UK, Australia Have Reason to Be Concerned About Declassification

Foreign intel agencies played crucial role in creation of Russia-collusion narrative
September 26, 2018 Updated: September 26, 2018

News Analysis

President Donald Trump last week received phone calls from two allies saying, “Please, can we talk.” Those “allies” were almost certainly the UK and Australia.

The high-level calls were most likely coordinated and related entirely to Trump’s recent declassification order. The message appears to have been simple and direct. As Trump noted, “key Allies called to ask not to release.”

These calls should be receiving far more attention than they have been getting.

Trump’s initial declassification order was related to the release of three sets of documents related to the FBI’s Russia investigation: specifically 21 pages from the June 2017 Carter Page FISA renewal, a series of FBI interviews with former Associate Deputy Attorney General Bruce Ohr, and FBI reports of interviews prepared in connection with the Page FISA applications.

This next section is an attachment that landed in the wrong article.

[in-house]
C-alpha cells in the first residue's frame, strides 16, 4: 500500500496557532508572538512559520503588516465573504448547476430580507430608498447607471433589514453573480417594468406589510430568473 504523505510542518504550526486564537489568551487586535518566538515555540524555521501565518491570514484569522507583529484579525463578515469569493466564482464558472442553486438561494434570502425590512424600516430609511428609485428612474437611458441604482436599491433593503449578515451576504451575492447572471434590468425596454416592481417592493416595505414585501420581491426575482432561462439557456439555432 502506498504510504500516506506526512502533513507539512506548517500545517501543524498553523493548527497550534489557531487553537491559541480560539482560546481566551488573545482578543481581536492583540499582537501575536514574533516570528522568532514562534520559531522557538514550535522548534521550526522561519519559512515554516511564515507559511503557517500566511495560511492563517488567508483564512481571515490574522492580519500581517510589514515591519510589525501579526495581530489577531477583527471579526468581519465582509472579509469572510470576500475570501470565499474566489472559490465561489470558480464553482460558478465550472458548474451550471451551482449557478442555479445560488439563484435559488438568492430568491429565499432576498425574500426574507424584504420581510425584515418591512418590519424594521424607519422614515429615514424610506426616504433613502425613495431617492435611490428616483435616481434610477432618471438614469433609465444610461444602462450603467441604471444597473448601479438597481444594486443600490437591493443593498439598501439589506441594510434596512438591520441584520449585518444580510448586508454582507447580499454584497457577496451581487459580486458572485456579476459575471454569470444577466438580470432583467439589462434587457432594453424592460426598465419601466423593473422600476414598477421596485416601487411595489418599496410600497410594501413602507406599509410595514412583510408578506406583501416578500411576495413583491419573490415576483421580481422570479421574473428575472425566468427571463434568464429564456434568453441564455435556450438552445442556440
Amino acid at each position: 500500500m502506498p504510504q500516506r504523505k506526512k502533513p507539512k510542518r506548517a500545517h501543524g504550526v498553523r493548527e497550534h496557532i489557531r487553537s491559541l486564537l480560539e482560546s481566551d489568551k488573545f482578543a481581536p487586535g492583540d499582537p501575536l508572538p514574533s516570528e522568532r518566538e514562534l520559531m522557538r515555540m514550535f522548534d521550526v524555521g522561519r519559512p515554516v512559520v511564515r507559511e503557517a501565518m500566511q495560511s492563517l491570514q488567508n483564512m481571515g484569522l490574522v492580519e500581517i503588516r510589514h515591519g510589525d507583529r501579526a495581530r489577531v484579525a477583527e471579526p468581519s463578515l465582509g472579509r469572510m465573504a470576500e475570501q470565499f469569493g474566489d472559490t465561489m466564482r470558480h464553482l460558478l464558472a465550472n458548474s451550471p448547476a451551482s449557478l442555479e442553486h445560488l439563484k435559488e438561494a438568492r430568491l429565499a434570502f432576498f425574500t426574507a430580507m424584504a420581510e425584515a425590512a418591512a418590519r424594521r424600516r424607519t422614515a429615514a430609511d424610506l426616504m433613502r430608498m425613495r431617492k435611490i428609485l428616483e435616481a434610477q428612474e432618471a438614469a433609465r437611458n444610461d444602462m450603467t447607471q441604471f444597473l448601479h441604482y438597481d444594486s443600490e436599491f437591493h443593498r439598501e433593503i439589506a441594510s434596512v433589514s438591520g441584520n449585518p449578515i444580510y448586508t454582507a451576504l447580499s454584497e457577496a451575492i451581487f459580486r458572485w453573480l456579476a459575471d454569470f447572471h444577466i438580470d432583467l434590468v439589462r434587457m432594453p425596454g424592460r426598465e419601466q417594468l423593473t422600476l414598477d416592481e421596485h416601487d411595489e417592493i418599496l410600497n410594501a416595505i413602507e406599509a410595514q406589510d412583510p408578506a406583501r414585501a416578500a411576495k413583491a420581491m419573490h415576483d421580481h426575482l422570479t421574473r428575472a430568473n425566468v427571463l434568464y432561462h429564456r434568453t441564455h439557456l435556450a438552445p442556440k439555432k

House Intelligence Committee Chairman Devin Nunes (R-Calif.) has said repeatedly in interviews that “there was no official intelligence that was used to start this investigation … there was no intelligence that passed through the Five Eyes channels to our government.”

So why is it that two of our allies would find themselves so opposed to the release of these classified documents that a coordinated plea would be made directly to Trump? And why would these same allies have even the slightest idea of what was contained in these classified documents?